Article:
How new policy changes could affect your business
ESG stands for Environmental, Social and Governance, and is a measure of how a company is behaving and performing in these three areas. With new ESG reporting requirements coming down the line, along with green procurement requirements for public sector work, we take a look at what ESG could mean for your business.
For some time, talk of the term ESG was largely limited to the corporate world, where investors may examine a company’s ESG credentials before deciding to make a move. However, as the requirement to file an annual ESG report is set to come into force for many companies, and climate action rises further up the agenda, the concept is becoming more mainstream.
As part of the European Green Deal, EU member states have committed to reaching zero carbon emissions by 2050. In Ireland, this has been put in motion with initiatives like the Climate Action Plan 2021. Among the contents of the Climate Action Plan is a commitment to including Green Public Procurement criteria for contracts in the public sector.
Green Public Procurement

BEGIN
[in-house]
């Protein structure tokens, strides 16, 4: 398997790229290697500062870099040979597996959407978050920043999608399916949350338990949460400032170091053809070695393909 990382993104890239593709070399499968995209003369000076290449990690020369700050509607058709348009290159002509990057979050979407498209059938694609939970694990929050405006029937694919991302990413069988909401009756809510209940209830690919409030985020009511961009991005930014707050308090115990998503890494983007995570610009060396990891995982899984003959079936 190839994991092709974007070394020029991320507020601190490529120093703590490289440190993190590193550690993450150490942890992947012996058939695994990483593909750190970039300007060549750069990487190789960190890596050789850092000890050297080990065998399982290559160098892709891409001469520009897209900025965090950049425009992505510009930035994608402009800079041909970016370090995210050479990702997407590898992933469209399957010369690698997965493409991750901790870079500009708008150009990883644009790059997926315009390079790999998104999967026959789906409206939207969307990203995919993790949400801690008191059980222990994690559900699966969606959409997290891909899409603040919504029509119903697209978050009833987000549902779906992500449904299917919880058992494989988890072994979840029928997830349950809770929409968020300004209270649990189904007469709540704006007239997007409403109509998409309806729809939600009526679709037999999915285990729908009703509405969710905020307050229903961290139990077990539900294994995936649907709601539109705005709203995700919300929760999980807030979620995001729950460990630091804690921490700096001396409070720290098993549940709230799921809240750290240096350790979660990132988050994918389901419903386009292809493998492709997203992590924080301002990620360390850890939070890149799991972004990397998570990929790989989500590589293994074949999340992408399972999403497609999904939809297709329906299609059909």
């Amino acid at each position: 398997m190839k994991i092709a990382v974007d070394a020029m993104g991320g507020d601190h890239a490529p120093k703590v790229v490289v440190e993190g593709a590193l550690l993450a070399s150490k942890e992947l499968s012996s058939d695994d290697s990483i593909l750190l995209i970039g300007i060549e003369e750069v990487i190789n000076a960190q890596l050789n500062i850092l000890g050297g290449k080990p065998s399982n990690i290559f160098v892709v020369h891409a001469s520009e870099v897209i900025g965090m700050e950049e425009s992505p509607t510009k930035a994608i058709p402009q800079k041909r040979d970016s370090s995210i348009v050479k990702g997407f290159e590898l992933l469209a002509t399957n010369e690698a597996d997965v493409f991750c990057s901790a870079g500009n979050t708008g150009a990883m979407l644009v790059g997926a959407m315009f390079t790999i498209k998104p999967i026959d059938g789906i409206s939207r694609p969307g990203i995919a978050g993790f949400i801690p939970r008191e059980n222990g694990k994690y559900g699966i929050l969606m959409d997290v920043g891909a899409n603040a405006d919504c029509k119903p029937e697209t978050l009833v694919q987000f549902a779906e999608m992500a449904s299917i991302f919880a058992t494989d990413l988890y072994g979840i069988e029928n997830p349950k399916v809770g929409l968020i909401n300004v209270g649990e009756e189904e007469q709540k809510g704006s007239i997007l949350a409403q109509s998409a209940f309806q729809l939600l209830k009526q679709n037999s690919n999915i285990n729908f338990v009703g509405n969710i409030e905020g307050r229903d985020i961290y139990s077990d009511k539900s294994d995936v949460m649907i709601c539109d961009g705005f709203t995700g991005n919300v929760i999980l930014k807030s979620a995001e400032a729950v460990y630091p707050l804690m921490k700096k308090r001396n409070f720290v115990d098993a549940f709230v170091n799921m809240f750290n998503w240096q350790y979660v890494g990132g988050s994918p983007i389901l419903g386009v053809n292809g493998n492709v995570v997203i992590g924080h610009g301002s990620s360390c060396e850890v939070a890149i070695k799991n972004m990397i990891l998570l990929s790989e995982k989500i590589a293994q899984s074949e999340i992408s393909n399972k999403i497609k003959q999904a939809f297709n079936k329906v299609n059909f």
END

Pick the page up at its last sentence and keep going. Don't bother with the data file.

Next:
From next year, all works using public funds must include Green Public Procurement (GPP) criteria during the tendering process. The EPA defines GPP as “a process where public authorities seek to source goods, services or works with a reduced environmental impact.” The broad aims of GPP across various sectors are to reduce environmental impact such as carbon emissions and to bring about a circular economy. A circular economy is one where waste is minimised through recycling and reusing existing products and materials. While these procurement policy changes apply directly to public contracts, there is also increasing adoption of green procurement criteria in the private sector. In their guidance on GPP, the EPA lists the ‘design, construction and management of office buildings’ as one of 10 areas of particular focus. Factors that will be examined using GPP criteria include the selection of contractors, strip-out, demolition and site preparation, and various elements of the design of the buildings themselves. As the promotion of a circular economy is a key aim behind GPP, the use of demolition waste and recycled concrete in the construction process will also be examined. The particular selection criteria under GPP vary from contract to contract, but there are some universal grounds for exclusion, such as if a contractor is not complying with the relevant environmental legislation. Another factor that can be considered is whether the bidder has the resources, experience, qualifications or equipment to meet GPP requirements. Having up-to-date environmental management systems in place such as ISO 14001 or the EU Eco-Management and Audit Scheme (EMAS) can also influence the decision. So as to prevent ‘greenwashing’, certificates or other documentation will be required to back up any claims made in the application.